The Queensland Labor state government has doubled its household EV rebate from $3000 to $6000 and increased the price cap for new vehicles eligible under the scheme to $68,000 – widening the range of cars available. 

    Applicants must have a combined household income of $180,000 or less to get access to the maximum rebate under the Zero Emission Vehicle Rebate Scheme.

    The doubled rebate is exclusive to eligible households according to today’s announcement – meaning two individual rebates of $3000 – but individual buyers, as well as households, above the income threshold will still have access the older $3000 discount.  

    Applicants who have already applied and received a $3000 rebate under the earlier scheme, and who are under the total gross income threshold, are considered eligible for reassessment and additional payment of the $3000 rebate.

    Upping the threshold to $68,000 means buyers have access to far more choice than the old $58,000 cap allowed, with the net expanded to include vehicles like the Cupra Born, Nissan Leaf e+ and Polestar 2.

    And of course most importantly, it also opens eligibility to the top-selling Tesla Model 3.

    Electric vehicles that start under the threshold:

    Never one to miss a chance to score political points, Queensland Minister for Energy, Renewables and Hydrogen Mick de Brenni said:

    “We’re seeing the prices of EVs fluctuate on the back of rising materials costs and inflation left by the Morrison Government, so we’ve increased the eligible price cap… and increased the rebate amount.”

    “We want more zero emission vehicles on Queensland roads with Queensland families to have access to cheaper and cleaner vehicles.”

    The scheme can also be tapped by businesses, with the government’s scheme allowing Queensland companies to apply for up to five rebates per financial year.

    “This is an opportunity for Queensland businesses to step up and contribute to emissions reduction through transitioning their fleet operations,” added Mr de Brenni.

    Electric cars managed or leased through a lease or fleet organisation appear to be excluded however, as are used cars.

    Details of the new requirements and an updated application form will be available online from July 1, 2023. The current scheme will remain in place until then, so the government advises “any person who purchases a new EV… to record proof of purchase to access the rebate”. 

    The government also says the scheme will bolster the secondhand market, making EVs more affordable in the years to come.

    The Queensland Government has committed $45 million (theoretically equal to 7500 payments of $6000) to the rebate scheme which will be offered until funding is exhausted. As of this week, 1135 of the old $3000 rebates had already been approved.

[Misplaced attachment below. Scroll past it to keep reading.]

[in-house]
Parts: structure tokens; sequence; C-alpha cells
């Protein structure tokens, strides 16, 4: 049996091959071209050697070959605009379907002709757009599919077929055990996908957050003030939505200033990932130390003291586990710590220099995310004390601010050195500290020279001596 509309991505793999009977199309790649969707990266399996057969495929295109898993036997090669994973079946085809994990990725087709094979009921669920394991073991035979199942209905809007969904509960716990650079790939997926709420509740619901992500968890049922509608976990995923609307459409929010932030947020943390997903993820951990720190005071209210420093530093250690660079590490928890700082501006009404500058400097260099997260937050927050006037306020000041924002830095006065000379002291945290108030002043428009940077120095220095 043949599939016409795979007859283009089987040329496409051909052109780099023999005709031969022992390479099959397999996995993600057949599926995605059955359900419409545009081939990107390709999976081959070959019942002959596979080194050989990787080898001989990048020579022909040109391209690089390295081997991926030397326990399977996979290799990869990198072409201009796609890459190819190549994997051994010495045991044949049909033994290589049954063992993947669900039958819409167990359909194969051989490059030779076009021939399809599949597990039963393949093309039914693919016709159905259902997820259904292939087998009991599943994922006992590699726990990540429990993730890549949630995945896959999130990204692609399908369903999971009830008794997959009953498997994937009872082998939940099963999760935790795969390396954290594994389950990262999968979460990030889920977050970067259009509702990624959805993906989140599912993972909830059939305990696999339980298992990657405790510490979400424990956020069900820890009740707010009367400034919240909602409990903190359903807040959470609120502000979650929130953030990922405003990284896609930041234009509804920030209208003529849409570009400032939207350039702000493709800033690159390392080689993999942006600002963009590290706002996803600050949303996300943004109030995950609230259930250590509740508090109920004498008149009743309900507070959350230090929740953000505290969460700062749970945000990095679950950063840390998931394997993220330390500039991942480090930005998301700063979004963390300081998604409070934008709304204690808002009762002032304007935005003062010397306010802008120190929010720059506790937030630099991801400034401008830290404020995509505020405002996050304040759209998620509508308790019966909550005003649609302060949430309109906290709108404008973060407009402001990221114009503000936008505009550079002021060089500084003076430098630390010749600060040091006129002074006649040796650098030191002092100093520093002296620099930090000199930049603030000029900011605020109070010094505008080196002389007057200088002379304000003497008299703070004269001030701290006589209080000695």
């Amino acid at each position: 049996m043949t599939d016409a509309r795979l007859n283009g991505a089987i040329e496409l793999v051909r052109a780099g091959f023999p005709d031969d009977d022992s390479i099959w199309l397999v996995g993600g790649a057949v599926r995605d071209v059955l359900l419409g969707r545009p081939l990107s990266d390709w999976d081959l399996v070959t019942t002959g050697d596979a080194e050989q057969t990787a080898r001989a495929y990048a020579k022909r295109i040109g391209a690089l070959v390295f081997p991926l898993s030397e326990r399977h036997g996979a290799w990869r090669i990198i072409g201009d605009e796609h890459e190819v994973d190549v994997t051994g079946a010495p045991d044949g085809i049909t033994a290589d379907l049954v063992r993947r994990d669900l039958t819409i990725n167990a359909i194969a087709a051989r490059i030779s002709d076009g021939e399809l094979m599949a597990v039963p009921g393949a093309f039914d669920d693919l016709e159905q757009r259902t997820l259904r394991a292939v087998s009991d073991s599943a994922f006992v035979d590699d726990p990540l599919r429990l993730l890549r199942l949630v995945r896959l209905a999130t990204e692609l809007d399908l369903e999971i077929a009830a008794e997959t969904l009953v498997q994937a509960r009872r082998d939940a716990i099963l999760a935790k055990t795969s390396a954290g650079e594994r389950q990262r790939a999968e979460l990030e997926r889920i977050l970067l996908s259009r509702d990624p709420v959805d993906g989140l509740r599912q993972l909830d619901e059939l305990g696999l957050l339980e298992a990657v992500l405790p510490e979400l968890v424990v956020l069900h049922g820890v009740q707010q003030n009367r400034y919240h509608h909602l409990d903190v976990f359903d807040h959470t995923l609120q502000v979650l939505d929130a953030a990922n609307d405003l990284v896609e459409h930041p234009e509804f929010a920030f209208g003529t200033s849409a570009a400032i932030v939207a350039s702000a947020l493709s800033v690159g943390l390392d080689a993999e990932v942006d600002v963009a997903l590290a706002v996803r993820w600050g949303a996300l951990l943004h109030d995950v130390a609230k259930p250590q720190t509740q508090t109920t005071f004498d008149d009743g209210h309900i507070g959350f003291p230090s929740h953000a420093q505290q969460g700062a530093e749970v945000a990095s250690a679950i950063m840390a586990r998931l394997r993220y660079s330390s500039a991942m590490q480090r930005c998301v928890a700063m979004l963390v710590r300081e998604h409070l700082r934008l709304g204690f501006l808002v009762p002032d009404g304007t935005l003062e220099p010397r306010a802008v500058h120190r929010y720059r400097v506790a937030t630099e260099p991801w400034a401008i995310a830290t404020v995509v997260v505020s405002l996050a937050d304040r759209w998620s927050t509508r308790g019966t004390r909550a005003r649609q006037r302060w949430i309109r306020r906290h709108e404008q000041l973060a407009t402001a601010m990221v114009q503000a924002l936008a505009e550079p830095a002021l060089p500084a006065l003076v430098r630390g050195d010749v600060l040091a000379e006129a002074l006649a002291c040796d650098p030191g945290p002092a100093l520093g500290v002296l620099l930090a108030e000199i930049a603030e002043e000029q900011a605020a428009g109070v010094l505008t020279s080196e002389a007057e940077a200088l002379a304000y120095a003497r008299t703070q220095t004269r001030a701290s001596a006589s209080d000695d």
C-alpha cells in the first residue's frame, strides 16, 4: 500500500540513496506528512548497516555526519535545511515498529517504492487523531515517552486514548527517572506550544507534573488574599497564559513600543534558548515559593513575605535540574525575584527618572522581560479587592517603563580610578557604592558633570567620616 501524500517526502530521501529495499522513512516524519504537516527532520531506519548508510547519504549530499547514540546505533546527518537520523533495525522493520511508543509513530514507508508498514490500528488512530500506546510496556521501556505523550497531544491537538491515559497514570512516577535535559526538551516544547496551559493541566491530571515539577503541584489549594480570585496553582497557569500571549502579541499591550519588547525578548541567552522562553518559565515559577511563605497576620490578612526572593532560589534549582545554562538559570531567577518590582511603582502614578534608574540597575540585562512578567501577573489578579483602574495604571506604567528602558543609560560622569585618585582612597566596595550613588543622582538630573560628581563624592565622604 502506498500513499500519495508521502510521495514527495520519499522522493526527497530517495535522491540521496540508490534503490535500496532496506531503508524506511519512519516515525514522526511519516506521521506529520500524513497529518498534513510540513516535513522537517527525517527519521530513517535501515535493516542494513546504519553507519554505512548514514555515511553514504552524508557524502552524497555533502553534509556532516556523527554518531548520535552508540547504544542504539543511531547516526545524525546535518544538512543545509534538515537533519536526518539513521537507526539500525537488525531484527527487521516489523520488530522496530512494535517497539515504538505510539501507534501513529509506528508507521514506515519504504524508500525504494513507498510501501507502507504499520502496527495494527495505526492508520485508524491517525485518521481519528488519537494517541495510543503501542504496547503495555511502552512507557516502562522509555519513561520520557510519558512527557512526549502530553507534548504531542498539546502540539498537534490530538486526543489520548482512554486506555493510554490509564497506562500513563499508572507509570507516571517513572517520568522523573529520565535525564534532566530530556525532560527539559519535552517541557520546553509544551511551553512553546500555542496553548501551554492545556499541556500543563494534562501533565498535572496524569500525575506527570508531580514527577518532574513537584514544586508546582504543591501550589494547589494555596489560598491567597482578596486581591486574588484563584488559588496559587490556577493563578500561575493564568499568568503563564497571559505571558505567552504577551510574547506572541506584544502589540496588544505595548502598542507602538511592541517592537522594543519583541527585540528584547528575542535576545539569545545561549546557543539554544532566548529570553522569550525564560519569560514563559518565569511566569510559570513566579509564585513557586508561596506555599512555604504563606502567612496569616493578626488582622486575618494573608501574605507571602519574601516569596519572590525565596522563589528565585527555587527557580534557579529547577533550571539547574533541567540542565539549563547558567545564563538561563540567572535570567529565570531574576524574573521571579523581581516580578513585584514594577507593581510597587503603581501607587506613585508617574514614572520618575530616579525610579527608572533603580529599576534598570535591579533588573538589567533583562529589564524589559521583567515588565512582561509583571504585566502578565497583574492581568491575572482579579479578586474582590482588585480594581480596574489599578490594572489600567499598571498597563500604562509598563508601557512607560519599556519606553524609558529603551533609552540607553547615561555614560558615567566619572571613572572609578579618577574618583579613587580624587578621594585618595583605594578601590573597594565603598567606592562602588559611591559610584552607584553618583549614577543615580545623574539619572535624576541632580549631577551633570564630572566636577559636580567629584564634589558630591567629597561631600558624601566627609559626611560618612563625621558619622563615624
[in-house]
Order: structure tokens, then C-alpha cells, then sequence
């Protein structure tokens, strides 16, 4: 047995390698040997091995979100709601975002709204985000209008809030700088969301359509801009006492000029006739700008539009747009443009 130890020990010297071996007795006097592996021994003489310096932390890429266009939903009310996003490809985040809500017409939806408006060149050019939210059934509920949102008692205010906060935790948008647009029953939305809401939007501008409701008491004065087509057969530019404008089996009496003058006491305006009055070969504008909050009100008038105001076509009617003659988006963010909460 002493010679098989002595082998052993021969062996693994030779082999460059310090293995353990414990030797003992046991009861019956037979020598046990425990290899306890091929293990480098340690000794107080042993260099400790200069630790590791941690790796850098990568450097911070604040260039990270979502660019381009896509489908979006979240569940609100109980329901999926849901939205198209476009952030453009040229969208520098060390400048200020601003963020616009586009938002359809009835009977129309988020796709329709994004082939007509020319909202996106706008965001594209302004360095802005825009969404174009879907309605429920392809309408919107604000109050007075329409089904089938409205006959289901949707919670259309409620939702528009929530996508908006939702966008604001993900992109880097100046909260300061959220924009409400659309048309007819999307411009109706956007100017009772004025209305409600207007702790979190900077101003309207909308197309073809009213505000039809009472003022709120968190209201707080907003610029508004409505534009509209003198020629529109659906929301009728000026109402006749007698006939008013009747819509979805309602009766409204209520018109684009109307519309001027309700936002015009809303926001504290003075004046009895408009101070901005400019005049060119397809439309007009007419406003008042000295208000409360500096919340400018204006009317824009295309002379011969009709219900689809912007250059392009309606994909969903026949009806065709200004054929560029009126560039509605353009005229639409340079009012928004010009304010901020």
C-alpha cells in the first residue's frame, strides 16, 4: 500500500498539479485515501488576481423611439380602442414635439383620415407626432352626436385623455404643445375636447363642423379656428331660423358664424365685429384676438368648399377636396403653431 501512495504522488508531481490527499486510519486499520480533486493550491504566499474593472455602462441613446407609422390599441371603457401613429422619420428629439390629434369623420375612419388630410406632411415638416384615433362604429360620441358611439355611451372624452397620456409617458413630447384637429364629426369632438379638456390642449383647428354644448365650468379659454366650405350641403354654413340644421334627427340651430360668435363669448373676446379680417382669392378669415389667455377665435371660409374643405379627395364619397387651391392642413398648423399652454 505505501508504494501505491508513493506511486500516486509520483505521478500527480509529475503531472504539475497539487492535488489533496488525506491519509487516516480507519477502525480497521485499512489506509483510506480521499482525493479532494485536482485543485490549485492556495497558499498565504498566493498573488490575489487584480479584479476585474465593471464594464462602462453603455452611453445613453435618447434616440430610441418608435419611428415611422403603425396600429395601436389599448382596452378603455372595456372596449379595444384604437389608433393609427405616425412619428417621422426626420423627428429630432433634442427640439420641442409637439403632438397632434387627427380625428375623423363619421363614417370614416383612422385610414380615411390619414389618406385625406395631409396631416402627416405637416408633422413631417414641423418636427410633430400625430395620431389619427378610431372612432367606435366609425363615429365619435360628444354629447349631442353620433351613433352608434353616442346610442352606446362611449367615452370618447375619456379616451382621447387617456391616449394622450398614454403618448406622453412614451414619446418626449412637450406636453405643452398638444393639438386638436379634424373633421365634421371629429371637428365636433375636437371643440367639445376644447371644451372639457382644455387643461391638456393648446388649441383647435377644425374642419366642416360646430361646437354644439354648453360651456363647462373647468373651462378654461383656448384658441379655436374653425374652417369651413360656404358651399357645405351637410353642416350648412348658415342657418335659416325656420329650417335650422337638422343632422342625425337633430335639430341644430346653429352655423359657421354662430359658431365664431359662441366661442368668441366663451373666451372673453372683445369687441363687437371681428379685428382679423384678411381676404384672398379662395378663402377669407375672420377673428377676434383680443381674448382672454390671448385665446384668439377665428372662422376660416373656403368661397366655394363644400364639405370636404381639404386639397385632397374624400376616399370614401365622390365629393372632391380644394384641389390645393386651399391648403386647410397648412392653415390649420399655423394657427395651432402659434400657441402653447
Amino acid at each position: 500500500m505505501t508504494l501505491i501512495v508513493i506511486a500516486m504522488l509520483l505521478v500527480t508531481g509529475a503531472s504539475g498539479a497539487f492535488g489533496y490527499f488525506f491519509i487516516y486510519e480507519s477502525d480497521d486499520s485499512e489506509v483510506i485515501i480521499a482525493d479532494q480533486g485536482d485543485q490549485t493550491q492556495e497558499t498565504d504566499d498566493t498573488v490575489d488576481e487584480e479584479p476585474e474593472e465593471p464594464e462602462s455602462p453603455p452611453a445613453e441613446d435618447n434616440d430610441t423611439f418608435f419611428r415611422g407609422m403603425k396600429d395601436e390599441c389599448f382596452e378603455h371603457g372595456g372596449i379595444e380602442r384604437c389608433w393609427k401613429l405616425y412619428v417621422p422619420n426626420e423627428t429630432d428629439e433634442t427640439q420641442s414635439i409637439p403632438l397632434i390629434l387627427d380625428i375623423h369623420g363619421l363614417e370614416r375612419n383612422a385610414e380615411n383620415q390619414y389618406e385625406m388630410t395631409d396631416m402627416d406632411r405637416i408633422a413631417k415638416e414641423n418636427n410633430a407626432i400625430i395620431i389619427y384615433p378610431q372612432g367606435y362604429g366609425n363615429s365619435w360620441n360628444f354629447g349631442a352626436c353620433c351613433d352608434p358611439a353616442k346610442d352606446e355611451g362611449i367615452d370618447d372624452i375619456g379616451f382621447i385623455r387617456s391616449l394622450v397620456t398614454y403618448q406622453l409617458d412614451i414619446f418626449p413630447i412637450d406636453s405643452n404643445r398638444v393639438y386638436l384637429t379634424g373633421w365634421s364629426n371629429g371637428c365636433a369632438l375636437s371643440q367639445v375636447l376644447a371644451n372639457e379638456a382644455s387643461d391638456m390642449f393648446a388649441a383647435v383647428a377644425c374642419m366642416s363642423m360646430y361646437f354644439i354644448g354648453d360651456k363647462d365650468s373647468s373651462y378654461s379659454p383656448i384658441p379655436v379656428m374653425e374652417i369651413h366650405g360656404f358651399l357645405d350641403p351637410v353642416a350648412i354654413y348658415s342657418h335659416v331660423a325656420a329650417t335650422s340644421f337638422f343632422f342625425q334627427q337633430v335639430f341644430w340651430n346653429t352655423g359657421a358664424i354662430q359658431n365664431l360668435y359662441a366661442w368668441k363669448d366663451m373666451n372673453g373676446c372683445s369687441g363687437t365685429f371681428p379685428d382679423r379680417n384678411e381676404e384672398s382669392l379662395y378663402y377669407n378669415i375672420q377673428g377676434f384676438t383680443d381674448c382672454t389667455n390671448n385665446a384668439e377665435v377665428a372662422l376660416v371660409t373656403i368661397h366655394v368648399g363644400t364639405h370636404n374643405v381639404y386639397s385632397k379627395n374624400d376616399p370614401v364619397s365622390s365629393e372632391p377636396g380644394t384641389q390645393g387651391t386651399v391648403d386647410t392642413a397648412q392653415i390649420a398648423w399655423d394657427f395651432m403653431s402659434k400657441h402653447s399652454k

The RACQ motoring club praised the move, saying its research showed the full $6000 rebate would have a positive impact on EV prices, making some electric models the same cost or even cheaper than their petrol comparisons.

    “For example, with the increased rebate, the MG ZS Excite EV and its petrol counterpart, the MG ZST Excite 1.3L would both cost around $1032 per month to own and operate over a five-year loan,” it claimed.

    “A Tesla Model 3 would be cheaper than its closest petrol comparison, the Honda Accord Vti Turbo 1.5, costing $1534 and $1550 per month respectively.”

    General Manager of Advocacy Joshua Cooney said it was clear that more Queenslanders were interested in purchasing EVs with the Australian Automobile Association’s (AAA) EV Index showing new electric car sales in the State soaring by 79.6 per cent in the first three months of 2023.

    The body urged the government to make the scheme available for cars purchased using novated leases.

    As we recently reported in our quarterly EV report, Queensland’s EV market share sits at 6.5 per cent, greater than Victoria (5.3 per cent) but less than New South Wales (7.6 per cent).

    EV sales over Q1 2023 by State:

    • New South Wales: 6399, 7.6 per cent market share
    • Queensland: 3892, 6.5 per cent market share
    • Victoria: 3621, 5.3 per cent market share
    • Western Australia: 1524, 5.5 per cent market share
    • Australian Capital Territory: 838, 18.9 per cent market share
    • South Australia: 787, 4.4 per cent market share
    • Tasmania: 295, 6.5 per cent market share
    • Northern Territory: 43, 2.0 per cent market share

    While Queensland’s EV rebates are now the highest in Australia, all regions now offer their own support packages to grow uptake.

    For instance New South Wales is funding 25,000 rebates of $3000 on EVs under $68,750 and removing stamp duty on EVs under $78,000, while in Victoria there’s access to $3000 rebates on EVs under $68,740.

    The previous highest rebates belonged to Western Australia, which in May 2022 announced an EV support package including $3500 rebates for buyers spending less than $70,000.

    MORE: What electric car buyer incentives are offered across Australia?

    Mike Costello
    Mike Costello is a Senior Contributor at CarExpert.
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